Your easiest solution would be to buy an IDE/SATA to USB adapter. Simply remove the hard drive from your laptop and connect it to this device. Then plug the USB end into your Optiplex and you will be able to transfer data.

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    >> "However, odds are high that you dont have one." Neither null modem cable nor (according to OP) serial port to plug it into on the newer machine. Upvoting for the adapter suggestion. Very useful item to have around. – Steve Rindsberg Nov 11 '17 at 17:53
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    @SteveRindsberg Yep these adapters always come in handy and for the price, there is no reason not to have one. – Keltari Nov 11 '17 at 17:58
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    For what it is worth: UBS-to-serial adapters exist, but the transfer is cumbersome and slow. +1 for the IDE/SATA-adapter, will most likely need an external power supply for the old disk. – Hannu Nov 11 '17 at 22:58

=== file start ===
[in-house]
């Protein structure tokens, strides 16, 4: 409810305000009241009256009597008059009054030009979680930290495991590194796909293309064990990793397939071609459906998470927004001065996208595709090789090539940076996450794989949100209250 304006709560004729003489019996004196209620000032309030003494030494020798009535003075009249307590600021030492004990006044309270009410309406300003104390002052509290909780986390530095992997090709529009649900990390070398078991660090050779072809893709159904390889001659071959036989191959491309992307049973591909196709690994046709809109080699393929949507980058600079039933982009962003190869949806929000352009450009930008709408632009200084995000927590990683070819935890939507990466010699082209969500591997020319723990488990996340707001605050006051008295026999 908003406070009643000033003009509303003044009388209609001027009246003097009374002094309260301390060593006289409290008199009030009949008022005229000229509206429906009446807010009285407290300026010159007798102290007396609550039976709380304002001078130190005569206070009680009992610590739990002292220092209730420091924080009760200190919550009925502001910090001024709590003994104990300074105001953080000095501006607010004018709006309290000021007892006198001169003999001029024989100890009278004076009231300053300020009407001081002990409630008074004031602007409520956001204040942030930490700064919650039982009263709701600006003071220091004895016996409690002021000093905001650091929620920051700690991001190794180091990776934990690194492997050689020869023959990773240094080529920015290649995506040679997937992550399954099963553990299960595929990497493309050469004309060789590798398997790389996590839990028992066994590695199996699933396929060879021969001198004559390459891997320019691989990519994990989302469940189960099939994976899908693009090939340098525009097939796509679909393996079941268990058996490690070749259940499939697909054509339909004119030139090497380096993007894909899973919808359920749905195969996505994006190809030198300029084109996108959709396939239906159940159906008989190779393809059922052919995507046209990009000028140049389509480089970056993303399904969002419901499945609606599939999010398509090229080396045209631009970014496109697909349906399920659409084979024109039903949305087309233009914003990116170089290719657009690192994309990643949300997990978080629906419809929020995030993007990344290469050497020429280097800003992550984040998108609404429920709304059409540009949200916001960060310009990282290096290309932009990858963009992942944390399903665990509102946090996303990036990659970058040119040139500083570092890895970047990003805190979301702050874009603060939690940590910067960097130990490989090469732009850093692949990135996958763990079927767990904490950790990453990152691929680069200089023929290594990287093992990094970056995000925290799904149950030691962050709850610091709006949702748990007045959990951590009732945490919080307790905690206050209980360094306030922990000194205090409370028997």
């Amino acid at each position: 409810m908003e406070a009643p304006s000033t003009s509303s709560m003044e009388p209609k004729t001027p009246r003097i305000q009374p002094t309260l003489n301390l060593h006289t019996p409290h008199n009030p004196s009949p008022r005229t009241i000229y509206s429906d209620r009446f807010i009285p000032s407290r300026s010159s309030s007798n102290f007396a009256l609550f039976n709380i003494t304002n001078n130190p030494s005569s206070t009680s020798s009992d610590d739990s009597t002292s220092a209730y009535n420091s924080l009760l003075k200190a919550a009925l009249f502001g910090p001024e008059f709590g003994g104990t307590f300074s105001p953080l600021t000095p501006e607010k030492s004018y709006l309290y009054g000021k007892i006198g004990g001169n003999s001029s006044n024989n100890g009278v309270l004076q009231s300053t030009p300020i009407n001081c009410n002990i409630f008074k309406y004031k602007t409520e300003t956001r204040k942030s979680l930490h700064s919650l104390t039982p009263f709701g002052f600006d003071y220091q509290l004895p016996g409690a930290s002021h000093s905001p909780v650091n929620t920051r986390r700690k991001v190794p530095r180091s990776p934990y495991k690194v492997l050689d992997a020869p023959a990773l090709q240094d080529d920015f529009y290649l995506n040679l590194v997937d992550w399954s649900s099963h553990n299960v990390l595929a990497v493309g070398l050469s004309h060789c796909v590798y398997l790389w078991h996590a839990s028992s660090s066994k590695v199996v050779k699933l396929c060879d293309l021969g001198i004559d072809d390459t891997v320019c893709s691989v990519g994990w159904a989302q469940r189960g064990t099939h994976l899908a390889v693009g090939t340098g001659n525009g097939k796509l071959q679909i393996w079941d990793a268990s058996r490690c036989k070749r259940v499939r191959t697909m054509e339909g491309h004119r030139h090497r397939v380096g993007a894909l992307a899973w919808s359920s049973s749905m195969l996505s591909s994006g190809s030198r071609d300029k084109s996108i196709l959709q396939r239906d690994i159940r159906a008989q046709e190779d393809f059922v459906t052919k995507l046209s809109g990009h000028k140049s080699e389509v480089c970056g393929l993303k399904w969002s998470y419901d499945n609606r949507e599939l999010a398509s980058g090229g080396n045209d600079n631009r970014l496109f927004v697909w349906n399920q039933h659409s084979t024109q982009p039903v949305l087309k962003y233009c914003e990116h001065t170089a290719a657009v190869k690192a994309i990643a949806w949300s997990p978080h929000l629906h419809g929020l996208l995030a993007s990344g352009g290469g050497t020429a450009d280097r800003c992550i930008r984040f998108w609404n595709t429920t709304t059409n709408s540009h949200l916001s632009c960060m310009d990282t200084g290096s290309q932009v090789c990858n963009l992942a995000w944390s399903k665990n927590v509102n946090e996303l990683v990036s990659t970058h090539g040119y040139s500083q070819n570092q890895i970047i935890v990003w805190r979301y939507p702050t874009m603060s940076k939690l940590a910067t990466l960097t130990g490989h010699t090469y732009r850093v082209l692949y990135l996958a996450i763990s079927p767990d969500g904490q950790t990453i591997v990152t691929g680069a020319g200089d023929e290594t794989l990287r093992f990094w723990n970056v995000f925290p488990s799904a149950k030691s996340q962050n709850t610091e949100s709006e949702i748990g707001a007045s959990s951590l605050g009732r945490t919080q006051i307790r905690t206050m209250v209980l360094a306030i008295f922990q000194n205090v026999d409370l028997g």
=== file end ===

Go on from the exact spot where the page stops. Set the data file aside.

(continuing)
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    @Hannu those HDD adapters usually come packaged with that external power supply - as others have said: they're super handy :) – Marek Rost Nov 11 '17 at 23:30
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    INTERSVR... I used to do this often – sq33G Nov 12 '17 at 10:38
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USB-to-serial adapters exist. The transfer speed might be nothing to write home about, but how much data are you going to fit on floppy disks anyway?

A reasonable program for transfering files via serial line is Kermit. Should be available for any operating system worth its salt.

  • Kermit under DOS exists : I have used it, a long time ago to retrieve data from a "XT Compatible PC", as we said at this time. The data were transfered via a null modem cable to a Windows XP machine, and I had the surprise to discover that hyperterminal knows the Kermit protocol. – andre314 Nov 12 '17 at 22:17
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    "hyperterminal" or simply "terminal", I don't remember exactly. It's a tool that comes with windows XP (and that works under Windows 7 too). – andre314 Nov 12 '17 at 22:25